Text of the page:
How to start a massage business in the home

Lower body massage as part of a full body Thai massage. image by Deborah Benbrook from

Starting a home-based massage business is a relatively inexpensive venture, with little overhead and fairly low start-up costs. However, obtaining a steady stream of clients can take months. When possible, don't quit your day job until you have begun filling your diary. Keep in mind that as a self-employed person, you will also be responsible for obtaining your own clients, paying your taxes and managing your expenses. Once you obtain certification, you can follow a few simple steps to help get your business off the ground.

Contact your local licensing department and zoning authority to verify that you can start an at-home massage business. Then register your business and contact your current homeowner or renter's insurance provider to learn what type of professional liability coverage is best for your business.

Evaluate your business expenses, such as the portable massage table, oils, candles, music and videos, as well as your bills to help you determine what you need to make in order to turn a profit. Contact massage therapists in your area to find comparable rates. Then assess how many clients you need to see each week to turn a profit. Once you know how many hours you need to spend with clients, you can assess how many hours you can devote to volunteering and obtaining clientele. As well, determine whether or not to sell massage-related products.

Purchase professional business cards and be prepared to hand them out at all times of the day. Take every opportunity to network with people, whether in the grocery store or at a hotel. Leave cards with front desk receptionists at every opportunity. Spark up conversations when possible.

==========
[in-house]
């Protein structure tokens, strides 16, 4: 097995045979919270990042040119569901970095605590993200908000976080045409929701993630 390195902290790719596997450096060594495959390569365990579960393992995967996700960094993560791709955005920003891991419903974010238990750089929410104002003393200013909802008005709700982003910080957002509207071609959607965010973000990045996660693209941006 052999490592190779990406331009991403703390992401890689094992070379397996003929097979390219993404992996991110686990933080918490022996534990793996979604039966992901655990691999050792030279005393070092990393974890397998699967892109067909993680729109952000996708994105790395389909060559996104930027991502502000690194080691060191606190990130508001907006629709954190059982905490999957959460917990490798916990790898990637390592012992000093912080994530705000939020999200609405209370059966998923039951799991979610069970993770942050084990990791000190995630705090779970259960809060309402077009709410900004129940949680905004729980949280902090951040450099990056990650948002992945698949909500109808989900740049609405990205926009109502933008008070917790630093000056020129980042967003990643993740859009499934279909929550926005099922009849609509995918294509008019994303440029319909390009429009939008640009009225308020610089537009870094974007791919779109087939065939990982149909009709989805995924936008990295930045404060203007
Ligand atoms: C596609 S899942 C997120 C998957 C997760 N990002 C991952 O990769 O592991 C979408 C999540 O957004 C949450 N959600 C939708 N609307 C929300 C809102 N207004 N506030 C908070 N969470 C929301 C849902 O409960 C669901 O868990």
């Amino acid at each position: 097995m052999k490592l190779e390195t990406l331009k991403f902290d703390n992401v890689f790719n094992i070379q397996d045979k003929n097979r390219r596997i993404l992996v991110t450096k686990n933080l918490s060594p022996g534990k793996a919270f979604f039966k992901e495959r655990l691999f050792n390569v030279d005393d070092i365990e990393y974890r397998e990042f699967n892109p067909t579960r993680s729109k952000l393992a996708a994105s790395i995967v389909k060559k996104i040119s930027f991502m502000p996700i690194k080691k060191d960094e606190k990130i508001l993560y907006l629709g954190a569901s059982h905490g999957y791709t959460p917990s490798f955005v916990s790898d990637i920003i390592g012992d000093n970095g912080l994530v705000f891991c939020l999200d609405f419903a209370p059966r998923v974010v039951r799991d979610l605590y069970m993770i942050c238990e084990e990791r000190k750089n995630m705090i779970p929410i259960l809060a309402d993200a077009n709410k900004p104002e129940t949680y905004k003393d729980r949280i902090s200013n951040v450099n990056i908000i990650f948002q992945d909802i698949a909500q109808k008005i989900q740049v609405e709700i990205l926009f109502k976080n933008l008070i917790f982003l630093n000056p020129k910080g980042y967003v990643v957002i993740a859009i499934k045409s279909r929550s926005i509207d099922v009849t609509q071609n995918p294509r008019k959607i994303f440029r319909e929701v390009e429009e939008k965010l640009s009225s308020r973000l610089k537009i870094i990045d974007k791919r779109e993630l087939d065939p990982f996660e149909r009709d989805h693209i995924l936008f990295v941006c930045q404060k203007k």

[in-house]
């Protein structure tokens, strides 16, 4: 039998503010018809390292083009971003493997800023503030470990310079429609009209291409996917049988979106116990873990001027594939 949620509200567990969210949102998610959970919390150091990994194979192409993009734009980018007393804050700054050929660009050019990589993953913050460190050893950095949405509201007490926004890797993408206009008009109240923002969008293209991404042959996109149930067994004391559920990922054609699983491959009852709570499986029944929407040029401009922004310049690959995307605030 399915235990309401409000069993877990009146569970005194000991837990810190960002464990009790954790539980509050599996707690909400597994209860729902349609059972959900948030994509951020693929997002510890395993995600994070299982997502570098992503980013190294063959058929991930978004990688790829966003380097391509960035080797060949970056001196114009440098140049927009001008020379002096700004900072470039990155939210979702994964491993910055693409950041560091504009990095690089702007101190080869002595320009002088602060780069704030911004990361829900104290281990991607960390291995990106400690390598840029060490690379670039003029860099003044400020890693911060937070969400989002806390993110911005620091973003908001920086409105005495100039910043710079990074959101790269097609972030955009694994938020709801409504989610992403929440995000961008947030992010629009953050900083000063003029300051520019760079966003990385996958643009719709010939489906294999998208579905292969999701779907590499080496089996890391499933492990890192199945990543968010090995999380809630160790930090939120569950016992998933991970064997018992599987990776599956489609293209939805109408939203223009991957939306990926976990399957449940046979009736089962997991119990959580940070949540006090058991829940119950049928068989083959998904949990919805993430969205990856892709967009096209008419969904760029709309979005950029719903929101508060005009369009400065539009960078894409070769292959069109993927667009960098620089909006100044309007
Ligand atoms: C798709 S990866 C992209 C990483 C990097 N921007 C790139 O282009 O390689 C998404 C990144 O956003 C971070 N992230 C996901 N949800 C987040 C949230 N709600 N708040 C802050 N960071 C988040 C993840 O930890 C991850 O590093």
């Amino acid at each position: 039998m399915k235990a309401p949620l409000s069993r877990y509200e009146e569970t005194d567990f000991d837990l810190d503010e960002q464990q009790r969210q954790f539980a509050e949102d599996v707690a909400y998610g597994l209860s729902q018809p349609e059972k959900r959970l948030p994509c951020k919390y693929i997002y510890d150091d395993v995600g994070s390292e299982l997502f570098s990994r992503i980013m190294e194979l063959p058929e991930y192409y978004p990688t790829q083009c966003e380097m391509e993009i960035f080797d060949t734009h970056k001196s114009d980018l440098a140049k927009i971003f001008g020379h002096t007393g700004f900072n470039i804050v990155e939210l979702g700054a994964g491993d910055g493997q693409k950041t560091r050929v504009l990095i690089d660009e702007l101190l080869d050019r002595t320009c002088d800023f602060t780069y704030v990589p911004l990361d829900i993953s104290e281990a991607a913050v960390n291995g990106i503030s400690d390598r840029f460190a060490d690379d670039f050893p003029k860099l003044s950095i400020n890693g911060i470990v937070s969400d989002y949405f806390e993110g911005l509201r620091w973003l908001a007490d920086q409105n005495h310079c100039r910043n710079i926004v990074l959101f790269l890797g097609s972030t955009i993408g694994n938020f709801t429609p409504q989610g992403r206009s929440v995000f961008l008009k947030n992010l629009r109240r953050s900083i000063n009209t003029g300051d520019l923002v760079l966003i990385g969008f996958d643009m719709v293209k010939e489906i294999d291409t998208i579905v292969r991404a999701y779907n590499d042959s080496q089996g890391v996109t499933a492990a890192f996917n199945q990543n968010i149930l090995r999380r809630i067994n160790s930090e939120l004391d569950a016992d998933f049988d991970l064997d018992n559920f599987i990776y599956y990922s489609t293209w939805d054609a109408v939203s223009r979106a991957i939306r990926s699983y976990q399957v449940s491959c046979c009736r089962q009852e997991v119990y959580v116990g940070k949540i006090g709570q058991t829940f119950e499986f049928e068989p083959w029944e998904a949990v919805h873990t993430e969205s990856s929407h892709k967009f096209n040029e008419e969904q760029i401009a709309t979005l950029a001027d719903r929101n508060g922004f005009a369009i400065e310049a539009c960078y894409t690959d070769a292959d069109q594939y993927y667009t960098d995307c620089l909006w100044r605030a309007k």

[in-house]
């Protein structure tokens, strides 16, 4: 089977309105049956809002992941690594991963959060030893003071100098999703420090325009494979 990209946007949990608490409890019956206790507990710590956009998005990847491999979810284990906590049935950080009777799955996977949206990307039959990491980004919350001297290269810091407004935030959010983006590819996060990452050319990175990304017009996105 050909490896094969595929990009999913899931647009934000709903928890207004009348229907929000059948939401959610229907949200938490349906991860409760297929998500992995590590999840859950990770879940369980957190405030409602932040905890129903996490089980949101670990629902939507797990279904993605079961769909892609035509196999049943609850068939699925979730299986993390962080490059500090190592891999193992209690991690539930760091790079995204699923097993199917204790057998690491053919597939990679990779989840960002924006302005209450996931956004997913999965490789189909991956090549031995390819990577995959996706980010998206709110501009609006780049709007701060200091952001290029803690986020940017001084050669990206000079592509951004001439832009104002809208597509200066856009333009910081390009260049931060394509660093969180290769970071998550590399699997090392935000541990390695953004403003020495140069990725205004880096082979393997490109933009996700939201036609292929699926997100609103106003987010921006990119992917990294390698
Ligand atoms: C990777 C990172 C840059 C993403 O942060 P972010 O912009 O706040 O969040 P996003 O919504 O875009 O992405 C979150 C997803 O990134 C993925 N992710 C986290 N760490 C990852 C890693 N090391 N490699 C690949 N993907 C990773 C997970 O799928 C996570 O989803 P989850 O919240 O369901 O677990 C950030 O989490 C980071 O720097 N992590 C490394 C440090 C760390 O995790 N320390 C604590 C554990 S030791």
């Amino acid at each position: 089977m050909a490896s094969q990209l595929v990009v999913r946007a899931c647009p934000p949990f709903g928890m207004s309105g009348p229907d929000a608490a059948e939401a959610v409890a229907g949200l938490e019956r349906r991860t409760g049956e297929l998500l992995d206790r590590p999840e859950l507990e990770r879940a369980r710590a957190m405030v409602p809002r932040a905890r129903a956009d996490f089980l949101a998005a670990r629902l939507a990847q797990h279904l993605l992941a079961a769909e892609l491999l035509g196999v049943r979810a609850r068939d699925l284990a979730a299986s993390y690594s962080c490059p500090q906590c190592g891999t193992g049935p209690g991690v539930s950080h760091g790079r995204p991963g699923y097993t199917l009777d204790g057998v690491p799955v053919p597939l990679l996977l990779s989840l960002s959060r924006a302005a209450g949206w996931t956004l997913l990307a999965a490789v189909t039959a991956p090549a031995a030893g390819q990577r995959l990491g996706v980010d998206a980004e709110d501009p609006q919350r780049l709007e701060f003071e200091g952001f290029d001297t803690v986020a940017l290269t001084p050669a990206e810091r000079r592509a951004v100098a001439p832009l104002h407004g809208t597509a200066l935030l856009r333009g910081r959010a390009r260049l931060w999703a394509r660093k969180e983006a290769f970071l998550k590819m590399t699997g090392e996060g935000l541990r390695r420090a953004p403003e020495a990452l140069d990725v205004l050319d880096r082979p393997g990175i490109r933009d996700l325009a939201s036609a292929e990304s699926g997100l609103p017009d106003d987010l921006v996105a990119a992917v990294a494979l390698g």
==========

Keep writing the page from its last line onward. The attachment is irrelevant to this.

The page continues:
Develop professional looking brochures detailing your speciality--whether it's traditional Swedish massage, deep tissue, sports massage, hot stone massage or reflexology--and drop them off with chiropractors, physicians and at physiotherapy centres, college gyms, gyms, fitness centres, health food stores, tanning salons and hair salons. Include information on your use of quality oils and lotions, candles, scents and soothing music.

Consider working outside of the home once per week or month as a way to garner new clientele or supplement your income. Develop a professional sales pitch on the relationship between massages and employee productivity to present to business owners as a means of getting your foot in the door. Offer special events where you set up shop at a corporate location once a month during lunch hours. Ask the owner at your local gym or tanning salon or the head of your church if you can set up shop to help you further garner business. Offer to split the profits. If they won't go for that, consider volunteering your time instead.

Find direct sales party hosts in your area and offer to hand out 5 or 10-minute massages to anyone who attends the party, in exchange for a reduced flat fee. Convince potential hosts that having you attend is a great way to draw in more visitors and that joining services provides greater visibility for both of you.

Invest in accounting software to manage your clientele, revenue and expenses. Purchase a merchant account that allows you to accept credit cards on the go. Offer discounts to clients who pay with cash.

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